Dietary supplementation of vitamin D prevents the development of western diet-induced metabolic, hepatic and cardiovascular abnormalities in rats.
United European Gastroenterol J. 2018 Aug;6(7):1056-1064. doi: 10.1177/2050640618774140. Epub 2018 May 17.
Mazzone G1, Morisco C 2, Lembo V 1, D'Argenio G 1, D'Armiento M 2, Rossi A 1, Giudice CD 2, Trimarco B2, Caporaso N 1 nicola.caporaso at unina.it , Morisco F 1.
1 Gastroenterology, Department of Clinical Medicine and Surgery, University 'Federico II', Naples, Italy.
2 Department of Advanced Biomedical Sciences, University 'Federico II', Naples, Italy.
|Standard Diet||Western Diet||Western Diet |
+ Vitamin D
Cardiovascular category starts with the following
- Overview Cardiovascular and vitamin D
- Hypertension and vitamin D
- Overview Metabolic Syndrome and vitamin D
- Overview Stroke and vitamin D
- Peripheral arterial disease risk is 1.5X higher if low vitamin D – meta-analysis March 2018
- Peripheral Arterial Disease 3.7 X more likely in diabetics with low vitamin D – June 2019
- Heart attack ICU costs cut in half by Vitamin D – Oct 2018
- Heart Failure and Vitamin D meta-analyses - 2016, 2019
- Cardiovascular death 1.5X more likely if less than 20 ng of Vitamin D – 22nd meta-analysis Nov 2019
- Vitamin D supplementation reduces many Cardiovascular Disease markers– meta-analysis July 2018
- Cardiovascular Prevention with Omega-3 (finally using high doses) – Sept 2019
- Higher Omega-3 index (4 to 8 percent) associated with 30 percent less risk of coronary disease (10 studies) July 2017
A poor Vitamin D Receptor can block Vitamin D in blood from getting to tissues
- Heart Failure 15X more likely if poor VDR, even if good level of vitamin D (China) – March 2019
- Coronary Artery Disease without diabetes 5 times more likely if VDR gene problems – meta-analysis May 2016
- Cholesterol is needed to produce both Vitamin D and Cortisol
- Overview Cholesterol and vitamin D
- Statins and vitamin D statins often reduce levels of vitamin D
- Statin side-effects are reduced by Vitamin D – US patent Application – April 2019
Overview Liver and vitamin D contains the following summary
- Fact: A properly functioning liver is needed for the efficient activation of vitamin D in the body
- Fact: Liver diseases often result in lower levels of vitamin D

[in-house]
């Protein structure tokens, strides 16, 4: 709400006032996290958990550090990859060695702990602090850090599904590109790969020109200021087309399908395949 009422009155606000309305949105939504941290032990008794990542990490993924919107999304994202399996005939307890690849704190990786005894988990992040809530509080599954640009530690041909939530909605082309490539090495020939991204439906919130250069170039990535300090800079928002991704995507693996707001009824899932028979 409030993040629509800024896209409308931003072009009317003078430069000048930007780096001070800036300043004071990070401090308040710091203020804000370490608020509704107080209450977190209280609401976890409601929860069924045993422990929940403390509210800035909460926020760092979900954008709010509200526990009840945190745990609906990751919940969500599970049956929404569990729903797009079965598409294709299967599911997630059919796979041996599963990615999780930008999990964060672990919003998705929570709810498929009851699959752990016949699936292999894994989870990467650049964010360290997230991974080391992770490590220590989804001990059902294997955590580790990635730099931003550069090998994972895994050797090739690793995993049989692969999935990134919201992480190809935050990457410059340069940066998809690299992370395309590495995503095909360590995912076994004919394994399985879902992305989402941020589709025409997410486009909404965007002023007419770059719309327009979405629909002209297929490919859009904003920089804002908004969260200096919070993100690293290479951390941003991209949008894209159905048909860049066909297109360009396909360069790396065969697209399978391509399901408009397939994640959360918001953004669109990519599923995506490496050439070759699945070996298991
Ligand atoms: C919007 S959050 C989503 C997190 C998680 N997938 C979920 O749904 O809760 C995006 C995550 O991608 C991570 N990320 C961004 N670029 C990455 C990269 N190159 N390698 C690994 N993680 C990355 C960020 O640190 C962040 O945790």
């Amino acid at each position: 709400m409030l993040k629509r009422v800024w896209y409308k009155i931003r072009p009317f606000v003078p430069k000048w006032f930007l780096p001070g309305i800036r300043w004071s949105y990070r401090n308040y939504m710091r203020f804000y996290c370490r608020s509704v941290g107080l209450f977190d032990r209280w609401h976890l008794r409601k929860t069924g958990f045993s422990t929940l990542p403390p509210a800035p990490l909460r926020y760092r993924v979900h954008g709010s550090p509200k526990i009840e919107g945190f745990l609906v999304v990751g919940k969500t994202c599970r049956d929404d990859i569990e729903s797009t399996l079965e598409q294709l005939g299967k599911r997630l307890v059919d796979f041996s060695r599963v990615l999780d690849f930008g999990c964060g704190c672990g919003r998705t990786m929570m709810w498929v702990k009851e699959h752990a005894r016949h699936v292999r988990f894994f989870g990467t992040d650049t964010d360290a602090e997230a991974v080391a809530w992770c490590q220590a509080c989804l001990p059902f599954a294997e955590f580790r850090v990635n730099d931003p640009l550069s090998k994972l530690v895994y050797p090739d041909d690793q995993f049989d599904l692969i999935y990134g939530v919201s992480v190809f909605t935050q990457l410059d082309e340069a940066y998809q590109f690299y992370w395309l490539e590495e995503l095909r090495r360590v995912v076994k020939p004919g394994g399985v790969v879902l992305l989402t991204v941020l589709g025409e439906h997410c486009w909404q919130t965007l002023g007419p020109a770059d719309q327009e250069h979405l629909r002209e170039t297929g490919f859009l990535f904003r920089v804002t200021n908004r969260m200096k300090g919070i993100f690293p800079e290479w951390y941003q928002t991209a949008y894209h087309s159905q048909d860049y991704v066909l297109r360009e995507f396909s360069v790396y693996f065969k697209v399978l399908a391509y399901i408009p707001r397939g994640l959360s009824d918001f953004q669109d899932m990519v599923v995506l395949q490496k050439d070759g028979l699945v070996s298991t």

- Fact: Various pain relievers damage the liver function
- Fact: Lower levels of vitamin D result in osteoporosis and many other diseases
- Options with a poorly functioning liver appear to be:
- Increased vitamin D (example: 2X more vitamin D if Liver is 1/2 as efficient)
- Increase the response you get from vitamin D
- Increase sunshine / UVB,
- Get the response you get from the sun/UVB
- Consider supplementing with Iron - a patented Iron supplement appears to work very well
- Get prescription for active form of vitamin D (Calcitriol) which does not need the liver or kidney to get the benefits of vitamin D in the body
- Get Calcidiol which does not need the liver
- Use Topical Vitamin D - activation by the skin etc does not require the liver
Diabetes category starts with the following
PDF is available free at Sci-Hub 10.1177/2050640618774140
The western diet high in fat and fructose may cause metabolic disorders and cardiovascular diseases.
To evaluate whether long-term daily vitamin D3 supplementation prevents hepatic steatosis and cardiovascular abnormalities and restores insulin sensitivity caused by fat diet in rats without vitamin D deficiency.
Three groups of rats were fed for 6 months with standard diet (SD), western diet (WD) or WD containing 23 IU/day/rat vitamin D3, respectively. Tail-cuff systolic blood pressure (SBP)measurements in conscious rats and transthoracic echocardiography were performed in basal condition, and after 3 and 6 months of diet. Hepatic steatosis and myocardial fibrosis were assessed in liver and cardiac tissues using standard methods. Serum insulin and 25(OH)D3 concentrations were determined using rat-specific ELISA kits. Insulin resistance was determined according to the homeostasis model assessment of insulin resistance (HOMA-IR) method.
Sixty-one per cent of hepatocytes in WD rats had steatotic vacuoles compared with just 27% in rats on a WD plus vitamin D3 (p < 0.05).HOMA-IR was reduced in rats with vitamin D supplementation compared with WD alone (19.4 ± 5.2 vs 41.9 ± 8.9, p < 0.05). Rat blood pressure and left ventricular mass were both reduced by vitamin D3 supplementation.
In animal models of liver and cardiovascular metabolic damage, the supplementation of vitamin D3 shows liver and cardio-protective effects.
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